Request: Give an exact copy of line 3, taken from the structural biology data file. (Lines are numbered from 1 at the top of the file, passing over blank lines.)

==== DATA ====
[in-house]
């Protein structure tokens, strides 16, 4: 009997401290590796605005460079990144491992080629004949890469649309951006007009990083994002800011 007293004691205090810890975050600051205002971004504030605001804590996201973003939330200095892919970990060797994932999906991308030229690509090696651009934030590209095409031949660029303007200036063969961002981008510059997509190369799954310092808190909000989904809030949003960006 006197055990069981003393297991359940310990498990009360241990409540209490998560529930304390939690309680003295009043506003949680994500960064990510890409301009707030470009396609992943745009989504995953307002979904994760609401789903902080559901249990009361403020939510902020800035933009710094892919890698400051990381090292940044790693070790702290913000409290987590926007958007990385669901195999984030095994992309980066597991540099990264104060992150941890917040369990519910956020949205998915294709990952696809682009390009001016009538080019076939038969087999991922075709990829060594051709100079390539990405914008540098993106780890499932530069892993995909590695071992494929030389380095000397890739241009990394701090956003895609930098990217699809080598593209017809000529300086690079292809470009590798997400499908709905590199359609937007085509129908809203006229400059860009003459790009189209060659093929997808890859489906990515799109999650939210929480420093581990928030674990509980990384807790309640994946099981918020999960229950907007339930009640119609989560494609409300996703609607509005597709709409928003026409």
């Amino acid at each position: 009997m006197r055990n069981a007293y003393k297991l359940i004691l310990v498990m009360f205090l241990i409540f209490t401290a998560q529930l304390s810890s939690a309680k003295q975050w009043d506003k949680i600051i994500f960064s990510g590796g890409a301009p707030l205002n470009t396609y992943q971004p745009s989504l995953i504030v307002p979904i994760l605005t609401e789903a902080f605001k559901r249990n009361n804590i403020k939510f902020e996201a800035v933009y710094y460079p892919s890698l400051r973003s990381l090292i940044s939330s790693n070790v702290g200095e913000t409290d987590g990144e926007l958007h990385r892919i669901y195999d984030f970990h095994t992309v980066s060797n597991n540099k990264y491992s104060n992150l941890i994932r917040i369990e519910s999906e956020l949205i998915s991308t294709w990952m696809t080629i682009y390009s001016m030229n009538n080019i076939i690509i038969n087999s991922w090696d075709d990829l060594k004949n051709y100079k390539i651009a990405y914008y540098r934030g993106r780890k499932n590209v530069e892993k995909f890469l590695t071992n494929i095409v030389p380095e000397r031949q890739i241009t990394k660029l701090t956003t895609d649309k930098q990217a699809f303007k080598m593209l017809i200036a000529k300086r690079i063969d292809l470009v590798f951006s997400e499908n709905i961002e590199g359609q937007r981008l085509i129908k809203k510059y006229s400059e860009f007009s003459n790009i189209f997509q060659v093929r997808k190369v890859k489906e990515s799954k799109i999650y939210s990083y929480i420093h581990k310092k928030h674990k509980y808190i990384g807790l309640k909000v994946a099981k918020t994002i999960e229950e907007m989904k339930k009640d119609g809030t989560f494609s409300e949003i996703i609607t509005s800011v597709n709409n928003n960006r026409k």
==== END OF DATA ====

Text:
């Amino acid at each position: 009997m006197r055990n069981a007293y003393k297991l359940i004691l310990v498990m009360f205090l241990i409540f209490t401290a998560q529930l304390s810890s939690a309680k003295q975050w009043d506003k949680i600051i994500f960064s990510g590796g890409a301009p707030l205002n470009t396609y992943q971004p745009s989504l995953i504030v307002p979904i994760l605005t609401e789903a902080f605001k559901r249990n009361n804590i403020k939510f902020e996201a800035v933009y710094y460079p892919s890698l400051r973003s990381l090292i940044s939330s790693n070790v702290g200095e913000t409290d987590g990144e926007l958007h990385r892919i669901y195999d984030f970990h095994t992309v980066s060797n597991n540099k990264y491992s104060n992150l941890i994932r917040i369990e519910s999906e956020l949205i998915s991308t294709w990952m696809t080629i682009y390009s001016m030229n009538n080019i076939i690509i038969n087999s991922w090696d075709d990829l060594k004949n051709y100079k390539i651009a990405y914008y540098r934030g993106r780890k499932n590209v530069e892993k995909f890469l590695t071992n494929i095409v030389p380095e000397r031949q890739i241009t990394k660029l701090t956003t895609d649309k930098q990217a699809f303007k080598m593209l017809i200036a000529k300086r690079i063969d292809l470009v590798f951006s997400e499908n709905i961002e590199g359609q937007r981008l085509i129908k809203k510059y006229s400059e860009f007009s003459n790009i189209f997509q060659v093929r997808k190369v890859k489906e990515s799954k799109i999650y939210s990083y929480i420093h581990k310092k928030h674990k509980y808190i990384g807790l309640k909000v994946a099981k918020t994002i999960e229950e907007m989904k339930k009640d119609g809030t989560f494609s409300e949003i996703i609607t509005s800011v597709n709409n928003n960006r026409k």